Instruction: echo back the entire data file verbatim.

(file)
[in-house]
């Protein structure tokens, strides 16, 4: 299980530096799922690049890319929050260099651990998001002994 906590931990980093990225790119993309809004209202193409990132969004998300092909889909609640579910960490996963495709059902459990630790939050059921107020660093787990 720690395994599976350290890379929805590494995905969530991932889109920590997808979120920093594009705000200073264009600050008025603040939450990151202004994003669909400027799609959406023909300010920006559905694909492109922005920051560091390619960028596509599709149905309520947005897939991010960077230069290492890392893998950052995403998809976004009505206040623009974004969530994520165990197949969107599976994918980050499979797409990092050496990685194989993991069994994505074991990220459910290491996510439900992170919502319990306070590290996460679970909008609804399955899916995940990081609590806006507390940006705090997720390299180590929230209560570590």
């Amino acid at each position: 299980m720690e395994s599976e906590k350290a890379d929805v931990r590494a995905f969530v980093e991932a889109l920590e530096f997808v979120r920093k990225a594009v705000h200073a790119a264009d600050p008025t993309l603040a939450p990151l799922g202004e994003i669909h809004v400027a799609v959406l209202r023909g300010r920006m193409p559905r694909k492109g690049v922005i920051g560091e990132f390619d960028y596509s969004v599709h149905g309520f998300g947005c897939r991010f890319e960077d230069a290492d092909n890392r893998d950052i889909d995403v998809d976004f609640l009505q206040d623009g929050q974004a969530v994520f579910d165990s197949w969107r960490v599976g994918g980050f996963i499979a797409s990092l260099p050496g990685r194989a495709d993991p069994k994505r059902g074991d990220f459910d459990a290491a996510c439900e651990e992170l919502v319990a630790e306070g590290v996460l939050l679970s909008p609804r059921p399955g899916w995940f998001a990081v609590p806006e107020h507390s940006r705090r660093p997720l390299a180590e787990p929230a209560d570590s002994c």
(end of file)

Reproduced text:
[in-house]
């Protein structure tokens, strides 16, 4: 299980530096799922690049890319929050260099651990998001002994 906590931990980093990225790119993309809004209202193409990132969004998300092909889909609640579910960490996963495709059902459990630790939050059921107020660093787990 720690395994599976350290890379929805590494995905969530991932889109920590997808979120920093594009705000200073264009600050008025603040939450990151202004994003669909400027799609959406023909300010920006559905694909492109922005920051560091390619960028596509599709149905309520947005897939991010960077230069290492890392893998950052995403998809976004009505206040623009974004969530994520165990197949969107599976994918980050499979797409990092050496990685194989993991069994994505074991990220459910290491996510439900992170919502319990306070590290996460679970909008609804399955899916995940990081609590806006507390940006705090997720390299180590929230209560570590």
């Amino acid at each position: 299980m720690e395994s599976e906590k350290a890379d929805v931990r590494a995905f969530v980093e991932a889109l920590e530096f997808v979120r920093k990225a594009v705000h200073a790119a264009d600050p008025t993309l603040a939450p990151l799922g202004e994003i669909h809004v400027a799609v959406l209202r023909g300010r920006m193409p559905r694909k492109g690049v922005i920051g560091e990132f390619d960028y596509s969004v599709h149905g309520f998300g947005c897939r991010f890319e960077d230069a290492d092909n890392r893998d950052i889909d995403v998809d976004f609640l009505q206040d623009g929050q974004a969530v994520f579910d165990s197949w969107r960490v599976g994918g980050f996963i499979a797409s990092l260099p050496g990685r194989a495709d993991p069994k994505r059902g074991d990220f459910d459990a290491a996510c439900e651990e992170l919502v319990a630790e306070g590290v996460l939050l679970s909008p609804r059921p399955g899916w995940f998001a990081v609590p806006e107020h507390s940006r705090r660093p997720l390299a180590e787990p929230a209560d570590s002994c």